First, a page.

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A New World of Bundled Payments is Upon Us: Are Hospitals Ready?

November 1, 2016
by Rajiv Leventhal
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A value-based care expert says the world of bundled payments is here to stay and hospitals must be open to participation

In July, the Department of Health and Human Services (HHS) continued its bold endeavor into the world of value-based healthcare with an announcement that introduced a mandatory bundled payment for care for heart attacks and for cardiac bypass surgery.

As reported by Healthcare Informatics at the time of the announcement, from HHS Secretary Sylvia Mathews Burwell, the proposal contains three new significant policies:

  • New bundled payment models for cardiac care and an extension of the existing bundled payment model for hip replacements to other hip surgeries;
  • A new model to increase cardiac rehabilitation utilization; and
  • A proposed pathway for physicians with significant participation in bundled payment models to qualify for payment incentives under the proposed Quality Payment Program, within the Medicare Access and CHIP Reauthorization Act of 2015 (MACRA).

Indeed, the July 25 announcement of the mandatory bundled payment program for heart attack care and for cardiac bypass surgery stated, “The hospital in which a Medicare patient is admitted for care for a heart attack or bypass surgery would be accountable for the cost and quality of care provided to Medicare fee-for-service beneficiaries during the inpatient stay and for 90 days after discharge. The proposed cardiac care policies would be phased in over a period of five years, but would begin July 1, 2017 for hospitals located in the 98 metro areas participating in the model (about one-quarter of all metro areas in the nation).” These new bundled payment models for cardiac care, in addition to the extension of the existing bundled payment model for hip replacements to other hip surgeries, are yet another major step in forcing reimbursement forward into value-based purchasing.

This new initiative followed a declaration of mandatory bundled payments for total hip and knee replacement procedures, which was imposed on providers in 67 metropolitan statistical areas (MSAs) just last November. As such, one signal from federal healthcare leaders has become increasingly clear: the shifting of Medicare payments from fee-for-service to alternative payment models. Coming just as the aforementioned Comprehensive Care for Joint Replacement (CJR) initiative gets underway, the new models are, according to HHS, intended to reward hospitals that work together with physicians and other providers to avoid complications, prevent hospital readmissions, and speed recovery.

But a key question is, are the hospitals ready to comply? Joel Splan, former director of information services, chief security executive and director of technology and infrastructure management at Northwestern Memorial HealthCare in Chicago, and current CEO of PinPointCare, also a Chicago-based company, which develops technology to aide with care coordination, says hospitals will face several challenges in this new world of bundled payments. Splan, who not long ago ran two companies simultaneously that were in the value-based care vendor space, says that while fee-for-service has its benefits, it “has gone astray, and value-based care can help straighten that out to help healthcare become a more sustainable sector.” More excerpts of the discussion between Splan and Healthcare Informatics can be read below.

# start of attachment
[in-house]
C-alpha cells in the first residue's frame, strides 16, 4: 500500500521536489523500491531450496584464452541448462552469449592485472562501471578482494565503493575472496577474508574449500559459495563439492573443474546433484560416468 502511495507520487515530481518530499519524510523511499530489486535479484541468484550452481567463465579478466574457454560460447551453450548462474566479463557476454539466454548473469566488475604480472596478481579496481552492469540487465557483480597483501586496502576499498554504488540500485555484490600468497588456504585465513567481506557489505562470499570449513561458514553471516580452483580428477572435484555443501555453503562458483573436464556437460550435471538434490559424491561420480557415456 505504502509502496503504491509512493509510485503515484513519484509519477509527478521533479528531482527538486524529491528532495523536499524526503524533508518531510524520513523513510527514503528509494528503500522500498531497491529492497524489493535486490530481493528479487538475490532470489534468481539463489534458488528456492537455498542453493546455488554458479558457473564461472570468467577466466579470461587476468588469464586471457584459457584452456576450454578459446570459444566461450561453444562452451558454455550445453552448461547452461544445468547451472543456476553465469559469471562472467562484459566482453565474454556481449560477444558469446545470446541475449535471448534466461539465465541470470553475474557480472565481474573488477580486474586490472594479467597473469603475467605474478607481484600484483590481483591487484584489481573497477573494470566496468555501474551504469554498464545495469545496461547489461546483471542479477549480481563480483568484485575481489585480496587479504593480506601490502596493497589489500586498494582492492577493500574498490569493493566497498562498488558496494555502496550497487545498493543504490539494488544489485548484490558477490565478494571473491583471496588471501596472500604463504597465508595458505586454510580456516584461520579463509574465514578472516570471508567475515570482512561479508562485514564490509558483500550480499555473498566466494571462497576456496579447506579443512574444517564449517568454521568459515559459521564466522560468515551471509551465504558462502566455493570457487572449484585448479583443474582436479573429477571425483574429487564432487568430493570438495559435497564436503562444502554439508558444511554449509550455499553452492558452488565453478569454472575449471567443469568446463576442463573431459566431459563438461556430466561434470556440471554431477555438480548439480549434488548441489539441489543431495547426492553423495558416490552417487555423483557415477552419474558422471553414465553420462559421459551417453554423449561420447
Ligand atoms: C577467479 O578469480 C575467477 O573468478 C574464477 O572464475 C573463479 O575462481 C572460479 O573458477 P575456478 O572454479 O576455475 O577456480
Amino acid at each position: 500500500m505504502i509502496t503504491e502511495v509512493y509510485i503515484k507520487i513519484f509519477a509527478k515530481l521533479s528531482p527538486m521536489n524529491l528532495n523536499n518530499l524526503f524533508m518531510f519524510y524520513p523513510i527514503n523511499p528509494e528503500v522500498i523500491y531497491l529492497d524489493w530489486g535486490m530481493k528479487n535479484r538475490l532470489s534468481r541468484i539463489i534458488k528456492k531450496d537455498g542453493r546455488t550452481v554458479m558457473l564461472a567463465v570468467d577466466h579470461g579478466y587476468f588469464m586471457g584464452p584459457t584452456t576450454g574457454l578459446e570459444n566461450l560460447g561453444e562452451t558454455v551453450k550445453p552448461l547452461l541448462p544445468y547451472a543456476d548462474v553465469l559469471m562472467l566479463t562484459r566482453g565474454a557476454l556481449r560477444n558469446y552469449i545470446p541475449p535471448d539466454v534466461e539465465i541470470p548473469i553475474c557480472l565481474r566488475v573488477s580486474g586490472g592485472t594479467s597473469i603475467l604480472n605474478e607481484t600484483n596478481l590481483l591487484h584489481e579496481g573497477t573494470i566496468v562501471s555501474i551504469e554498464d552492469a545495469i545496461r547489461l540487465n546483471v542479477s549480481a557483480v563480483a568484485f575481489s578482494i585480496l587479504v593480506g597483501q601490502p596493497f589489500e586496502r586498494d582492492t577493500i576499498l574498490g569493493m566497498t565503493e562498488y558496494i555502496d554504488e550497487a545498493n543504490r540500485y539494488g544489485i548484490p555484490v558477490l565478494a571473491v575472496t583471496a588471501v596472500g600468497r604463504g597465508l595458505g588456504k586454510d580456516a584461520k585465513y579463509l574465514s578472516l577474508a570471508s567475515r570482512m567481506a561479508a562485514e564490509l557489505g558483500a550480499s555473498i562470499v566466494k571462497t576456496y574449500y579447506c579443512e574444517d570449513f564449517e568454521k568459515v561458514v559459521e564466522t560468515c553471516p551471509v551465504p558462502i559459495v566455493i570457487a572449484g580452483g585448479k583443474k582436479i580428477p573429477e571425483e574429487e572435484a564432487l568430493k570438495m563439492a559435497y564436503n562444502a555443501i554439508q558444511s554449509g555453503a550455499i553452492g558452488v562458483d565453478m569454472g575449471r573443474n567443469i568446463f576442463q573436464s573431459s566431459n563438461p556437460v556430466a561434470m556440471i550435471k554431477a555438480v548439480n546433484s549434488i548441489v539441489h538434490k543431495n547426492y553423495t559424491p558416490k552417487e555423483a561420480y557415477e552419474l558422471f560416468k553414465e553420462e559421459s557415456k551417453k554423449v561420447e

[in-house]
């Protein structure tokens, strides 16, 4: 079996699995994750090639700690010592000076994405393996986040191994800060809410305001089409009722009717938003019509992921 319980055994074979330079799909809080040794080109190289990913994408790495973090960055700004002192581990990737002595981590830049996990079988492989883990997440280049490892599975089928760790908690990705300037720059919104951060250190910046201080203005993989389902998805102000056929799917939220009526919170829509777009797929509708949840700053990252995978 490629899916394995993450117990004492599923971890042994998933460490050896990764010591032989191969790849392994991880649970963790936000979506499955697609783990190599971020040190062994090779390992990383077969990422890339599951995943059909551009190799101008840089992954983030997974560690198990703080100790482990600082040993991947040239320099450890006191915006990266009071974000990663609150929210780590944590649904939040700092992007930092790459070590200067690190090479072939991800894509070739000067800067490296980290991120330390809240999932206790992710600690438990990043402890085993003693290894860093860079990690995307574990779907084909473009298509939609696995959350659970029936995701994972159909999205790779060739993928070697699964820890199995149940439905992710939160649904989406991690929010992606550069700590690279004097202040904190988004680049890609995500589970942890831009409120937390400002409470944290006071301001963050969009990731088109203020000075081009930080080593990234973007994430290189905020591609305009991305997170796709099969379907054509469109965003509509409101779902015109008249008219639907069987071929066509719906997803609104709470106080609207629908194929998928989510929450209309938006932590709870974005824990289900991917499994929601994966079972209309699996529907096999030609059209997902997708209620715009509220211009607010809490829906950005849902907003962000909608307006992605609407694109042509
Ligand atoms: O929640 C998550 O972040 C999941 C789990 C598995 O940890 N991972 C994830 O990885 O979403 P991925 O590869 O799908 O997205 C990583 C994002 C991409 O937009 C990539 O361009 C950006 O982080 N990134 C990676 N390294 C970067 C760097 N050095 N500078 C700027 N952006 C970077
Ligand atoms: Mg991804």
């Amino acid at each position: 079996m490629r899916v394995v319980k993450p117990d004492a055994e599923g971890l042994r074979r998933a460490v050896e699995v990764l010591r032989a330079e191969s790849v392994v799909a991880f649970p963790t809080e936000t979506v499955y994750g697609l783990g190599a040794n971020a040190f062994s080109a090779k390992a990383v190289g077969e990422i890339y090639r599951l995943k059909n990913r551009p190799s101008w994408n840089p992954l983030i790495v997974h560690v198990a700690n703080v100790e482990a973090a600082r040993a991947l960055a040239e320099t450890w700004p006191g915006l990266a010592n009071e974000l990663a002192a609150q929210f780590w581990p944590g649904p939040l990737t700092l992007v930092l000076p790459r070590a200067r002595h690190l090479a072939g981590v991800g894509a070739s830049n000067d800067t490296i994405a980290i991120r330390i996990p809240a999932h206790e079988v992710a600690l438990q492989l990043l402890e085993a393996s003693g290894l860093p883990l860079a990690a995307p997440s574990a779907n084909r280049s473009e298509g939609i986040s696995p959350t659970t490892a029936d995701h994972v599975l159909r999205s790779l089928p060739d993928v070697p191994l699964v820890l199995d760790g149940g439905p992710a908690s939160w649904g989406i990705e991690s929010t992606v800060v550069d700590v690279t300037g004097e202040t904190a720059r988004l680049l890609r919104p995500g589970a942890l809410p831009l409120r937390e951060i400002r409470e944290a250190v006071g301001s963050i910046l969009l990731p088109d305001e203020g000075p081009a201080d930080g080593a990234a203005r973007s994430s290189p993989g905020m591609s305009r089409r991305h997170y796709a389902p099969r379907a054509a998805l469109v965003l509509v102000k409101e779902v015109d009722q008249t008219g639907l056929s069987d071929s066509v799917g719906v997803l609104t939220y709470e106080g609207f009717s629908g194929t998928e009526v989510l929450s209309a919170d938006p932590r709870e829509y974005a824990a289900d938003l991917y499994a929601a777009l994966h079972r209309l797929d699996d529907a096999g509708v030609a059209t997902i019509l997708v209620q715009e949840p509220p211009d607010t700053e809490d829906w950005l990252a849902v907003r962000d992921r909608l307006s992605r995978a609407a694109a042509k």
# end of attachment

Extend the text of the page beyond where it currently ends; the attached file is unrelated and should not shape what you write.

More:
What was your reaction to the proposed new models that expand mandatory participation in bundled payments?

Well, I am excited since I am in the business. When the CJR mandatory bundled payment model was announced last July, that was exciting because everyone was feeling the downward [shift] from the Bundled Payments for Care Improvement [BPCI] initiative, and was wondering what was next. People were too excited though; what people thought would be a bull rush into CJR was more of a slow trickle. For organizations trying to help providers with value-based care, they thought there would be all this activity due to the penalties that would be in place, but providers haven’t really latched onto it. In some cases with large academic organizations, you’re talking about a million bucks here or there, and I just don’t know if it has hit their radar.

But with the cardiac announcement this summer, we’re seeing a decided shift into the amount of attention that people are paying to value-based care and bundles. Cardiac [surgery] isn’t something you can opt out of or send these procedures down the street; you’ll have to deal with them as part of your business. Now, as far as the urgency level? We think it will take more time to play out but it’s here [to stay] and will expand.

Some skeptics say there should be more room for negotiation within these models, as hospitals under Medicare have relied on cardiac care and total joint replacement procedures as revenue “cushions.”

Well, I would say there is always an argument to be made around the particulars, the timing, and the pooling. You have an opportunity to get out there and voice an opinion, but when the ruling comes in the most important thing you can do is jump in with both feet. Right now, your pricing is primarily being dictated by your past performance, which may be good or bad, but the smaller fraction is based on your geography or your peers’ geography. That percentage will only increase, and the longer you wait, the more your pricing will be dictated by your competitors. So if you haven’t started yet, you are probably behind.


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